There is nothing wrong with the odd glass of wine, but if it’s the only way you know to unwind at the end of a day, it can become problematic. If you want to reduce your reliance on drinking wine or learn other ways to manage stress, including parenting stress, these are the strategies I recommend to people in my clinic.
Deal with the causes of stress
Sit down and look at what is that is bothering you about work, routines or parenting. Is it something you can address or change? Are there skills you can learn or behaviors you can change that will stop the stress cycle happening? Do you need a break? Do you need to change the way you think about a situation or end the worry trap? Reducing the expectations you place on yourself to handle parenting without feeling angry, frustrated or bored are often key for parents
Finding other ways to reward yourself. Many people tell me that they see their wine as the reward at the end of the day. With any habit we are trying to change, we need to find a replacement for its function. Consider doing an activity you enjoy, playing soothing music, nice food, reading a book, having a bath, massaging your hands as an alternative reward.
Make limits It is helpful to put limits on your drinking. For example, you may commit to only drinking alcohol socially but refraining from using alcohol as a way to manage work/ parenting stress and frustration.
Learn how to breathe to calm your physical stress symptoms.
Your body responds to stress physically. While you may have no need to run away or fight off your daily stressors, your body will respond as if it does. Your heart rate increases, your breathing gets shorter and shifts into the chest and your muscles tense just to name a few. Reversing this reaction with a slow breathing technique shifts you out of the stress response and into the calm part of your nervous system.
Ground yourself in the present moment.
When you are stressed you may experience an overload of feelings and thoughts, sometimes called racing thoughts. This can feel very overwhelming, and you may not be able to determine which thought to focus on at that moment. Instead, ground yourself in your environment. Find 5 things you can see, notice what you can hear, and then what you can smell, taste and touch. Or find one thing like the pattern of your granddad or the moving leaves of a tree and focus your attention on that.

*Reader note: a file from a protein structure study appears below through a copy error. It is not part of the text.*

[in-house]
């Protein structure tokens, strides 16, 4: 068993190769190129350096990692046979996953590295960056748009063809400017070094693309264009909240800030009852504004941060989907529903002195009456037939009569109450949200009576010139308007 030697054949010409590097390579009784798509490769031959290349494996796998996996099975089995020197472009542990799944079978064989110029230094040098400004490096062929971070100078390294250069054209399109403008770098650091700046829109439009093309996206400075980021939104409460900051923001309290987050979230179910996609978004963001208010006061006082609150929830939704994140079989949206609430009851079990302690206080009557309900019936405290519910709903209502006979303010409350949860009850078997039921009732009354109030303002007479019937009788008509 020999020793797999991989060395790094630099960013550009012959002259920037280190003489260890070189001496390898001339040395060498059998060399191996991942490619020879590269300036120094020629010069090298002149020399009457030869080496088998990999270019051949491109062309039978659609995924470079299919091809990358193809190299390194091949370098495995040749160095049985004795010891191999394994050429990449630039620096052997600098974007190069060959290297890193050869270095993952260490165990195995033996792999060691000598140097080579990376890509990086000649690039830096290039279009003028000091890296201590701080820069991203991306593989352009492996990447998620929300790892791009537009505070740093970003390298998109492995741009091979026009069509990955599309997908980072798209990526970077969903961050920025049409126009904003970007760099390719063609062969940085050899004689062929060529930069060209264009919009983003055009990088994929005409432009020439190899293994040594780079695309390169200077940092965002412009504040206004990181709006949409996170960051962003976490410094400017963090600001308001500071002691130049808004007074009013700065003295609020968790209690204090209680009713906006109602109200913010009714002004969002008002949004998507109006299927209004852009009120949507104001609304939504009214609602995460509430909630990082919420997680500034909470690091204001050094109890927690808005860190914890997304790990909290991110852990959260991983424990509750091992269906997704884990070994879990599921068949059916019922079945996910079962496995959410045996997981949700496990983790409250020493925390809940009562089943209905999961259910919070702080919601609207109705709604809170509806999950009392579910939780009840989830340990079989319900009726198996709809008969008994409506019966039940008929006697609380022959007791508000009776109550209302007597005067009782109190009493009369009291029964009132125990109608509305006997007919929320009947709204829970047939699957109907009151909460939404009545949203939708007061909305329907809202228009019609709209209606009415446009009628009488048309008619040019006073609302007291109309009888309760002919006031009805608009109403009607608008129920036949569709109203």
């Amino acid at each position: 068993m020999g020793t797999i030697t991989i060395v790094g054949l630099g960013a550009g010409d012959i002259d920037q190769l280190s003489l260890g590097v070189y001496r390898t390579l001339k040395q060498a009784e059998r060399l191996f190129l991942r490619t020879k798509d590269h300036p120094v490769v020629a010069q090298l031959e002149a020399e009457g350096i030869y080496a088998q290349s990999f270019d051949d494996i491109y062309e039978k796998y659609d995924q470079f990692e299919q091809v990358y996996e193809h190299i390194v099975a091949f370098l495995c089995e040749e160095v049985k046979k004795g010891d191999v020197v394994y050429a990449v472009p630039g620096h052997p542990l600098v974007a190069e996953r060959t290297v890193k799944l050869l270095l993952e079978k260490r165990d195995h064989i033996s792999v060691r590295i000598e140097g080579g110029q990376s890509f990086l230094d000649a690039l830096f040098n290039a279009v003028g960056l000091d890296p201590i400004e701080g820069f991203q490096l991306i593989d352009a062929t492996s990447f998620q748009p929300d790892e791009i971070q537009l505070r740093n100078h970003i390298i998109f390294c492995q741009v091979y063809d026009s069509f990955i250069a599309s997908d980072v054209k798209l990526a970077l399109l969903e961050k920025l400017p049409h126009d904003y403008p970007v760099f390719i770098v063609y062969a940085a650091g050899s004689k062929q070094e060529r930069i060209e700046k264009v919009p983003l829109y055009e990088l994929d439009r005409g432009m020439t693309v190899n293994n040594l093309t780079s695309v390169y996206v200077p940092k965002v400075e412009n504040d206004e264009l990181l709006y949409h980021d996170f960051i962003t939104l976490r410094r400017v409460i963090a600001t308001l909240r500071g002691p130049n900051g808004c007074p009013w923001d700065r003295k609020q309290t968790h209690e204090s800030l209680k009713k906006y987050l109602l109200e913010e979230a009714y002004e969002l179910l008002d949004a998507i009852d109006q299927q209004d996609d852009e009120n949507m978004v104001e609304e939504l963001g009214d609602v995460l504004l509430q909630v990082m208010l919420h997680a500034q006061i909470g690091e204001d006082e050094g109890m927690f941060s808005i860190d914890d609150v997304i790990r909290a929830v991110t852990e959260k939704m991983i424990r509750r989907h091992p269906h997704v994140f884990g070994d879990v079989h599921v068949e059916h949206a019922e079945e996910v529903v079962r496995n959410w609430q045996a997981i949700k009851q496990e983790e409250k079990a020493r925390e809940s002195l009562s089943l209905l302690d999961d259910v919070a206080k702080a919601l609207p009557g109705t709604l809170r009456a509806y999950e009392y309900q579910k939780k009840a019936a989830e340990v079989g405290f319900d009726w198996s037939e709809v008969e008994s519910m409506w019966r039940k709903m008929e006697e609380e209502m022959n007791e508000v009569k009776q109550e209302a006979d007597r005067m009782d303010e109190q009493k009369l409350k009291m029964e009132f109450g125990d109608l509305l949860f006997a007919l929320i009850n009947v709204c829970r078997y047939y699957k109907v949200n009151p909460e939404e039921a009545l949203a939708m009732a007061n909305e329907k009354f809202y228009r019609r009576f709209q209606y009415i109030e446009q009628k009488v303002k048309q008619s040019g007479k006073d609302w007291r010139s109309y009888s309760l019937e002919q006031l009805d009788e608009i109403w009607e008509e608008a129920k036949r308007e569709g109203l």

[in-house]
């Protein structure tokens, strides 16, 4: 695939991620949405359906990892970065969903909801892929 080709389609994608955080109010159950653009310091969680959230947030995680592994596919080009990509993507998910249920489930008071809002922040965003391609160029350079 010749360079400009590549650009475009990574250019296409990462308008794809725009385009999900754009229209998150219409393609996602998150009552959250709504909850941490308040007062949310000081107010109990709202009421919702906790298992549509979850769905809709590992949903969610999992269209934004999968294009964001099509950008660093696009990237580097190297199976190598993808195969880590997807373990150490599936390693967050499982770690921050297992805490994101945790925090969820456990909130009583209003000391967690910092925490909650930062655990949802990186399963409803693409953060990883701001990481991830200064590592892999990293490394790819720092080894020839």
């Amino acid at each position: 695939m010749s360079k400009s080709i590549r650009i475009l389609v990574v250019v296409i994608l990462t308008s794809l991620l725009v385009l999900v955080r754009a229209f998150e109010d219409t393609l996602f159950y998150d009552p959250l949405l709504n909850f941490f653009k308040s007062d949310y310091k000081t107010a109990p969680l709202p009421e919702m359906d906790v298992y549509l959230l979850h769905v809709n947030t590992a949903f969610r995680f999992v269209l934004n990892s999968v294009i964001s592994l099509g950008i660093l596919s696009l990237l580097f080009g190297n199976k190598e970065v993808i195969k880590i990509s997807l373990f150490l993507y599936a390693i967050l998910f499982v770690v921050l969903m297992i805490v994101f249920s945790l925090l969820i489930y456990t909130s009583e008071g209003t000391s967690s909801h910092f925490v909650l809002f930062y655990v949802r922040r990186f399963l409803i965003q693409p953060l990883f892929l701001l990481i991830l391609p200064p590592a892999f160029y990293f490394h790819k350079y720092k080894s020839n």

Mindfulness is proven to increase feelings of calm if practiced regularly. Mindfulness teaches you how to focus your mind on one thing, such as your breath or the present moment rather than on the content of your thoughts. Mindfulness helps increase connectivity between your thinking, feeling and survival parts of the brain. This is good news because when there is greater connectivity between these parts of the brain, people are less reactive and more mentally well.
It’s important to remember a factor that often keeps people tied to wine is that the physical effects are experienced rapidly. The strategies I suggest work, but the feeling of relaxation will be different and may take longer than the warm dulling that alcohol creates as it enters your bloodstream. You will need to repeatedly practice these strategies and accept a new feeling of calm.
If you are worried about your drinking these are some of the signs that it is time to address it:
• You are unhappy with your drinking
• You are regularly unable to drive your children because you would be over the DUI limit
• You have tried to stop or decrease your drinking and find that after a few days you can’t
• You say things you regret to your children and/ or partner when you are drinking
• You feel tired all the time
• You don’t want to attend events where there is no alcohol
• You get drunk every time you drink
• You drink to fall asleep
• Your partner or your children complain about your drinking or your behavior when you drink.
For more information or help to reduce drinking, see your doctor or go to the Alcoholics Anonymous website.